You would not be faulted for assuming that the giant, high-wattage street lights lining roads and highways nationwide cause significant light pollution, but not so fast.
Researchers from Germany, the United States, and Ireland recently converged on Tucson, Arizona, to make this surprise discovery. The team spent 10 days altering the brightness of 14,000 of Tucson’s smart street lights, and then observed how bright the city appeared from a space satellite.
Fun fact: On typical nights, Tucson’s street lights are set to light up at 90% illumination in the evening, and then dim to 60% at midnight. During the study, the researchers changed brightness from 30-100% illumination, and the city of Tucson received zero comments or complaints. Drivers and pedestrians don’t perceive the change, because their eyes quickly adapt to the light levels.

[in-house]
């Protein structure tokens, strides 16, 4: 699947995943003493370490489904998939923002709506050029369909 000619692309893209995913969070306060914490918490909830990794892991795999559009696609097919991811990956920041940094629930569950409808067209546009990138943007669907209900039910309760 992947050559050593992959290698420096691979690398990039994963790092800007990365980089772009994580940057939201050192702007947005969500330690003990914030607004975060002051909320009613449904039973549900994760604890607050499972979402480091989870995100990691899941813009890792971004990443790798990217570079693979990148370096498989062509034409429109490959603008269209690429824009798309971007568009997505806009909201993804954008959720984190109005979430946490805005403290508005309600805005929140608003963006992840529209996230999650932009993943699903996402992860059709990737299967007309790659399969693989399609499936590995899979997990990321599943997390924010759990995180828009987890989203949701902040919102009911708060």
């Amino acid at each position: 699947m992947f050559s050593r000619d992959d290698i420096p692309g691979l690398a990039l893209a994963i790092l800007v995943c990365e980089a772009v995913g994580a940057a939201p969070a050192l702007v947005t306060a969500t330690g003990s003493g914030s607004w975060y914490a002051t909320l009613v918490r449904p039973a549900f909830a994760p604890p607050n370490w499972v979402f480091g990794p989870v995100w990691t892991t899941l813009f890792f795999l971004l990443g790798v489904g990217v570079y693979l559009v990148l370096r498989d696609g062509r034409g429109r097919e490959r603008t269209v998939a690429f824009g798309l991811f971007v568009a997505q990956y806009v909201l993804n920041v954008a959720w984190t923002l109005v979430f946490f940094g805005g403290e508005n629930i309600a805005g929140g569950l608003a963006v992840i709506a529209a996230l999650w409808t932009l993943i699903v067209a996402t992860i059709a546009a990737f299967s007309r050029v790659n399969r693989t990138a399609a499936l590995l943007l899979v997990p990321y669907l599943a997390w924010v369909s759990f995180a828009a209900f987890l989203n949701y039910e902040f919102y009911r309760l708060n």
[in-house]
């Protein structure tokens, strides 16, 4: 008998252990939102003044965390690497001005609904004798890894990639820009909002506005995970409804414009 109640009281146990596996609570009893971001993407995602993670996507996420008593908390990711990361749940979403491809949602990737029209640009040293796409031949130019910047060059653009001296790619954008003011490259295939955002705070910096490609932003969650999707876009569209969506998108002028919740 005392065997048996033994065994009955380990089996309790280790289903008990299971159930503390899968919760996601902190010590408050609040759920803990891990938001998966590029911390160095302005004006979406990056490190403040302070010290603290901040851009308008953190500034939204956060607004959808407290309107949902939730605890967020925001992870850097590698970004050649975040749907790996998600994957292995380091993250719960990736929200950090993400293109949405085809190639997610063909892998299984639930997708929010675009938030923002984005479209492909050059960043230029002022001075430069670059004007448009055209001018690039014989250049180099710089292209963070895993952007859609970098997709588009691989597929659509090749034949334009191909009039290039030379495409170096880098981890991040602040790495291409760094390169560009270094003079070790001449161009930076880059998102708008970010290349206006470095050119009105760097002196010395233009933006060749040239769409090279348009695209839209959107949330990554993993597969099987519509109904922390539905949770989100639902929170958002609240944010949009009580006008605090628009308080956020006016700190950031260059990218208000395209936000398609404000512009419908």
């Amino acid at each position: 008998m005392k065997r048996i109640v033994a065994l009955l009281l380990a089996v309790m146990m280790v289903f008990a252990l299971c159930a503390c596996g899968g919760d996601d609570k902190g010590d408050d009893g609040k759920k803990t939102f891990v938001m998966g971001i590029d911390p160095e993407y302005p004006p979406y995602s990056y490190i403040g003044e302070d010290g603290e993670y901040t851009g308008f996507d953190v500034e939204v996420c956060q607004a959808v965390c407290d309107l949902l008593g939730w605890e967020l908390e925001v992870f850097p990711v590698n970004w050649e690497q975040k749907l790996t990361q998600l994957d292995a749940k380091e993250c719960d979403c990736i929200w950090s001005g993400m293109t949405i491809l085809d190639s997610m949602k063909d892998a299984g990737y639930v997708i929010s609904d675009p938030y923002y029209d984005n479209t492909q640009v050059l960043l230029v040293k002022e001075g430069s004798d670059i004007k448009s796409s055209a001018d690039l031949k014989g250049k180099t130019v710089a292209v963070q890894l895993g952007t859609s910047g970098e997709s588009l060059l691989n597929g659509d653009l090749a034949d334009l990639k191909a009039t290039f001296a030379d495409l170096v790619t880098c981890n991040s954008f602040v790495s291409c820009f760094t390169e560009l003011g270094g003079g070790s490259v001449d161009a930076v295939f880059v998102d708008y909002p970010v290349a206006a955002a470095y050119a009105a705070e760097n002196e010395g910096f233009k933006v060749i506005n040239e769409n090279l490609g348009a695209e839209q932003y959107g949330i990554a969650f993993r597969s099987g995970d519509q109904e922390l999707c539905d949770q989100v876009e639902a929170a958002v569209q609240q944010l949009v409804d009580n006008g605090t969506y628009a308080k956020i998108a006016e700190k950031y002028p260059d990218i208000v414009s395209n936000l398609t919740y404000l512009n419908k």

They found that on typical 90%/60% settings, only about 20% of light pollution came from streetlights.
So where does the other 80% come from? Primarily shop windows, lit signs, bright facades, and sports fields. This is news, as cities previously assumed that they maintained control of the majority of their own light pollution, when in fact it is largely controlled by private businesses.
The finding has meaningful policy implications, as it shifts how local and national governments might approach light pollution reduction efforts. The researchers also advise Tucson officials to stop their 90% illumination, and stick with illumination around 45-55% all night.